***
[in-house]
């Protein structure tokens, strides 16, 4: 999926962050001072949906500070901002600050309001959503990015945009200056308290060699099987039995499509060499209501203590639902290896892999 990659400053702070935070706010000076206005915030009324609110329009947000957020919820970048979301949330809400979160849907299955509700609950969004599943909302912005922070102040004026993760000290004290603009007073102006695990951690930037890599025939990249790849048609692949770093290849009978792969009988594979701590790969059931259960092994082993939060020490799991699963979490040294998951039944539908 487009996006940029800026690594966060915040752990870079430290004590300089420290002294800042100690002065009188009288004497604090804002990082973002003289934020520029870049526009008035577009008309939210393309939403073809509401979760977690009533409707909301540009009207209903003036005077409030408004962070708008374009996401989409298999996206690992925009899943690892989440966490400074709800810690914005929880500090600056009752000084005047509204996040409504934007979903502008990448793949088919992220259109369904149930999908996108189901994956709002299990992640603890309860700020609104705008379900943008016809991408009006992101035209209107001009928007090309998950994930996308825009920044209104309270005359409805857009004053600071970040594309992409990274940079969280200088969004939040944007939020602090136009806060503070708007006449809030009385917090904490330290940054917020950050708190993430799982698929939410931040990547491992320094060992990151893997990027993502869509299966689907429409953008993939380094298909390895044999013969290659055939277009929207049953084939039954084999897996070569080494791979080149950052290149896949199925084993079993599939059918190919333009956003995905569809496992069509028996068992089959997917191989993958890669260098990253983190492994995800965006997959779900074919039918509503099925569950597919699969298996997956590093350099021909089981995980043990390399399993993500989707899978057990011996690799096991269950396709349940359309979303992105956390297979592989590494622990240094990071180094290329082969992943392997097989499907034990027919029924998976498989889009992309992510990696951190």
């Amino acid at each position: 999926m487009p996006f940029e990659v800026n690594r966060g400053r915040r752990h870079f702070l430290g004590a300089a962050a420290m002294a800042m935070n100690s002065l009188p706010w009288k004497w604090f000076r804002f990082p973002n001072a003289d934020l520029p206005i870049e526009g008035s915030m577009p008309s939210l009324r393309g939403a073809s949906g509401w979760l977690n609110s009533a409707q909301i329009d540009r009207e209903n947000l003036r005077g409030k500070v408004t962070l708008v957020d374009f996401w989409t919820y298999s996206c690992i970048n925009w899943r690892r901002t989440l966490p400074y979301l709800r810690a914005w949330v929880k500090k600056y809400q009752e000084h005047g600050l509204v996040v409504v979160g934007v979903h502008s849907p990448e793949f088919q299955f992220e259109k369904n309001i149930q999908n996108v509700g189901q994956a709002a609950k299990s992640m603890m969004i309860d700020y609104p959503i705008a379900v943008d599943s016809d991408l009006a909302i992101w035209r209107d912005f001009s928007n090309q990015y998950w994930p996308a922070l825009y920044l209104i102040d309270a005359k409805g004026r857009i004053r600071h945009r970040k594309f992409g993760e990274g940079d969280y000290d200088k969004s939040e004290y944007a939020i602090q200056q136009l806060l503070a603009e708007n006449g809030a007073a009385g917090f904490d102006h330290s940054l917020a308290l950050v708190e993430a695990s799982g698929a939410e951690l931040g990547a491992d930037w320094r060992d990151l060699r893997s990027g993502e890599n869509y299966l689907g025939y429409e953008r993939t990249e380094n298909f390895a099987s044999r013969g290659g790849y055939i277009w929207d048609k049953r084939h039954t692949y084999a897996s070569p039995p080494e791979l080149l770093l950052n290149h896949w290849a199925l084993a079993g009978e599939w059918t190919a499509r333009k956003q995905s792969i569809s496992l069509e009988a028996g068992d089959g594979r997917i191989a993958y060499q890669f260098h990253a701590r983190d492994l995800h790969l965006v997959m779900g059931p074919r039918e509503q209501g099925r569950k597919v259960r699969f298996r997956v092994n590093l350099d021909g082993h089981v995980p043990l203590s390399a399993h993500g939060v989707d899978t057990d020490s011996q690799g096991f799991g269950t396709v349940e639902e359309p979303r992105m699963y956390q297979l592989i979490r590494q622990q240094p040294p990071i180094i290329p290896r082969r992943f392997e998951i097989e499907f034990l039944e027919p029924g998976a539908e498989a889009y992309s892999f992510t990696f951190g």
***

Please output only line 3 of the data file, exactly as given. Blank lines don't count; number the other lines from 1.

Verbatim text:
């Amino acid at each position: 999926m487009p996006f940029e990659v800026n690594r966060g400053r915040r752990h870079f702070l430290g004590a300089a962050a420290m002294a800042m935070n100690s002065l009188p706010w009288k004497w604090f000076r804002f990082p973002n001072a003289d934020l520029p206005i870049e526009g008035s915030m577009p008309s939210l009324r393309g939403a073809s949906g509401w979760l977690n609110s009533a409707q909301i329009d540009r009207e209903n947000l003036r005077g409030k500070v408004t962070l708008v957020d374009f996401w989409t919820y298999s996206c690992i970048n925009w899943r690892r901002t989440l966490p400074y979301l709800r810690a914005w949330v929880k500090k600056y809400q009752e000084h005047g600050l509204v996040v409504v979160g934007v979903h502008s849907p990448e793949f088919q299955f992220e259109k369904n309001i149930q999908n996108v509700g189901q994956a709002a609950k299990s992640m603890m969004i309860d700020y609104p959503i705008a379900v943008d599943s016809d991408l009006a909302i992101w035209r209107d912005f001009s928007n090309q990015y998950w994930p996308a922070l825009y920044l209104i102040d309270a005359k409805g004026r857009i004053r600071h945009r970040k594309f992409g993760e990274g940079d969280y000290d200088k969004s939040e004290y944007a939020i602090q200056q136009l806060l503070a603009e708007n006449g809030a007073a009385g917090f904490d102006h330290s940054l917020a308290l950050v708190e993430a695990s799982g698929a939410e951690l931040g990547a491992d930037w320094r060992d990151l060699r893997s990027g993502e890599n869509y299966l689907g025939y429409e953008r993939t990249e380094n298909f390895a099987s044999r013969g290659g790849y055939i277009w929207d048609k049953r084939h039954t692949y084999a897996s070569p039995p080494e791979l080149l770093l950052n290149h896949w290849a199925l084993a079993g009978e599939w059918t190919a499509r333009k956003q995905s792969i569809s496992l069509e009988a028996g068992d089959g594979r997917i191989a993958y060499q890669f260098h990253a701590r983190d492994l995800h790969l965006v997959m779900g059931p074919r039918e509503q209501g099925r569950k597919v259960r699969f298996r997956v092994n590093l350099d021909g082993h089981v995980p043990l203590s390399a399993h993500g939060v989707d899978t057990d020490s011996q690799g096991f799991g269950t396709v349940e639902e359309p979303r992105m699963y956390q297979l592989i979490r590494q622990q240094p040294p990071i180094i290329p290896r082969r992943f392997e998951i097989e499907f034990l039944e027919p029924g998976a539908e498989a889009y992309s892999f992510t990696f951190g």